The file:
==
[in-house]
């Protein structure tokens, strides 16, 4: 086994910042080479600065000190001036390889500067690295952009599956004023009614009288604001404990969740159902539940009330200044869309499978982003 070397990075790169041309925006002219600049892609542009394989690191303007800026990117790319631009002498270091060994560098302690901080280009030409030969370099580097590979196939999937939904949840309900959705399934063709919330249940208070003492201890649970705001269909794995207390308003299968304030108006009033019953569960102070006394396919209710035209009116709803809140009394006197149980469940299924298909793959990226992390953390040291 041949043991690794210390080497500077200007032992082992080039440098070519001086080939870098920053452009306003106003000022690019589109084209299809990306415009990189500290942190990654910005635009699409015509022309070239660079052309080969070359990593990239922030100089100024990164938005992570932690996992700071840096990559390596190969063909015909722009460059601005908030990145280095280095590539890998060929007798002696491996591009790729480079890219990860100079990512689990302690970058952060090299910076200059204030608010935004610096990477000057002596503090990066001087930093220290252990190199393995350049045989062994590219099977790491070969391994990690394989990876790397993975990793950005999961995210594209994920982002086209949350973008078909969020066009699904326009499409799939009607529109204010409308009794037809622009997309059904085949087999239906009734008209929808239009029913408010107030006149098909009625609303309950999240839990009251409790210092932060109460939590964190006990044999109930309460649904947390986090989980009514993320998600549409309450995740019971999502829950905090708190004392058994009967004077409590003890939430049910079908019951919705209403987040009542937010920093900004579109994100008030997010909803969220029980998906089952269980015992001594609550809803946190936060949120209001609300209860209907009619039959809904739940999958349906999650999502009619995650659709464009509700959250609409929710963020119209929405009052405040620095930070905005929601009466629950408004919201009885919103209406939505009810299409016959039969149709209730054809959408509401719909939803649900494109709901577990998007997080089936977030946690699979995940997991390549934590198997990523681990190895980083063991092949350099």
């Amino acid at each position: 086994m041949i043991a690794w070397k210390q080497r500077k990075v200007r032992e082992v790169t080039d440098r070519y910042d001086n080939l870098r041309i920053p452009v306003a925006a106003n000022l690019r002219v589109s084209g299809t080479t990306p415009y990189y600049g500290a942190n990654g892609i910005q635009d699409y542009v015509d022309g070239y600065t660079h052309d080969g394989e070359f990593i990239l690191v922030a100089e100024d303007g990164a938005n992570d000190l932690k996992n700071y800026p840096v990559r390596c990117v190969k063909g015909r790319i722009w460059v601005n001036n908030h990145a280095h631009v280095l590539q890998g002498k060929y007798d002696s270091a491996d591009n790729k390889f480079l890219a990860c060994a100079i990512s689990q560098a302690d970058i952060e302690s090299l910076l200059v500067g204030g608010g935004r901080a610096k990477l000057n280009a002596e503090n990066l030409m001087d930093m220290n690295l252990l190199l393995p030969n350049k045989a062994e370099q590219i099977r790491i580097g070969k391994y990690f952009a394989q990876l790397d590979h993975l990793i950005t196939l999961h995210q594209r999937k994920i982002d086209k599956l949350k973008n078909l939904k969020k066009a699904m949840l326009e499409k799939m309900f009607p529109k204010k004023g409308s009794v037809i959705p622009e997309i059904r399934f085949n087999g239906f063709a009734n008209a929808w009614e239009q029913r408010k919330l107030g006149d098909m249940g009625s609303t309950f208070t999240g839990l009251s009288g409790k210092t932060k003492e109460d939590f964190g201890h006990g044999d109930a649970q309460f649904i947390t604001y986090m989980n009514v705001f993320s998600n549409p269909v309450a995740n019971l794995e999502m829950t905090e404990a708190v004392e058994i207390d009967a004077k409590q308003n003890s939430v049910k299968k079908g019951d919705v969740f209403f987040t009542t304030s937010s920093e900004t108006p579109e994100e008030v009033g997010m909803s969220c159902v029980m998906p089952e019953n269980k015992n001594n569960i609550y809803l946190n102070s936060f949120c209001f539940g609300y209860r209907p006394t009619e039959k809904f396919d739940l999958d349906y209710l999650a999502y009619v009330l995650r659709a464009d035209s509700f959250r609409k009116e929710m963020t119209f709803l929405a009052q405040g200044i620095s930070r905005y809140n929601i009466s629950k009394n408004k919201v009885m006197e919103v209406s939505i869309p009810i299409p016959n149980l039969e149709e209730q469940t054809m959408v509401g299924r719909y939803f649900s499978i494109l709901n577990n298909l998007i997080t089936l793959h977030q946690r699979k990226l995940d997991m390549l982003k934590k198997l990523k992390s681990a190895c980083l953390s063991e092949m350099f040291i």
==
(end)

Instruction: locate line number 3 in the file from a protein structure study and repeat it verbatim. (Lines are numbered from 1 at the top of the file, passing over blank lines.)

């Amino acid at each position: 086994m041949i043991a690794w070397k210390q080497r500077k990075v200007r032992e082992v790169t080039d440098r070519y910042d001086n080939l870098r041309i920053p452009v306003a925006a106003n000022l690019r002219v589109s084209g299809t080479t990306p415009y990189y600049g500290a942190n990654g892609i910005q635009d699409y542009v015509d022309g070239y600065t660079h052309d080969g394989e070359f990593i990239l690191v922030a100089e100024d303007g990164a938005n992570d000190l932690k996992n700071y800026p840096v990559r390596c990117v190969k063909g015909r790319i722009w460059v601005n001036n908030h990145a280095h631009v280095l590539q890998g002498k060929y007798d002696s270091a491996d591009n790729k390889f480079l890219a990860c060994a100079i990512s689990q560098a302690d970058i952060e302690s090299l910076l200059v500067g204030g608010g935004r901080a610096k990477l000057n280009a002596e503090n990066l030409m001087d930093m220290n690295l252990l190199l393995p030969n350049k045989a062994e370099q590219i099977r790491i580097g070969k391994y990690f952009a394989q990876l790397d590979h993975l990793i950005t196939l999961h995210q594209r999937k994920i982002d086209k599956l949350k973008n078909l939904k969020k066009a699904m949840l326009e499409k799939m309900f009607p529109k204010k004023g409308s009794v037809i959705p622009e997309i059904r399934f085949n087999g239906f063709a009734n008209a929808w009614e239009q029913r408010k919330l107030g006149d098909m249940g009625s609303t309950f208070t999240g839990l009251s009288g409790k210092t932060k003492e109460d939590f964190g201890h006990g044999d109930a649970q309460f649904i947390t604001y986090m989980n009514v705001f993320s998600n549409p269909v309450a995740n019971l794995e999502m829950t905090e404990a708190v004392e058994i207390d009967a004077k409590q308003n003890s939430v049910k299968k079908g019951d919705v969740f209403f987040t009542t304030s937010s920093e900004t108006p579109e994100e008030v009033g997010m909803s969220c159902v029980m998906p089952e019953n269980k015992n001594n569960i609550y809803l946190n102070s936060f949120c209001f539940g609300y209860r209907p006394t009619e039959k809904f396919d739940l999958d349906y209710l999650a999502y009619v009330l995650r659709a464009d035209s509700f959250r609409k009116e929710m963020t119209f709803l929405a009052q405040g200044i620095s930070r905005y809140n929601i009466s629950k009394n408004k919201v009885m006197e919103v209406s939505i869309p009810i299409p016959n149980l039969e149709e209730q469940t054809m959408v509401g299924r719909y939803f649900s499978i494109l709901n577990n298909l998007i997080t089936l793959h977030q946690r699979k990226l995940d997991m390549l982003k934590k198997l990523k992390s681990a190895c980083l953390s063991e092949m350099f040291i």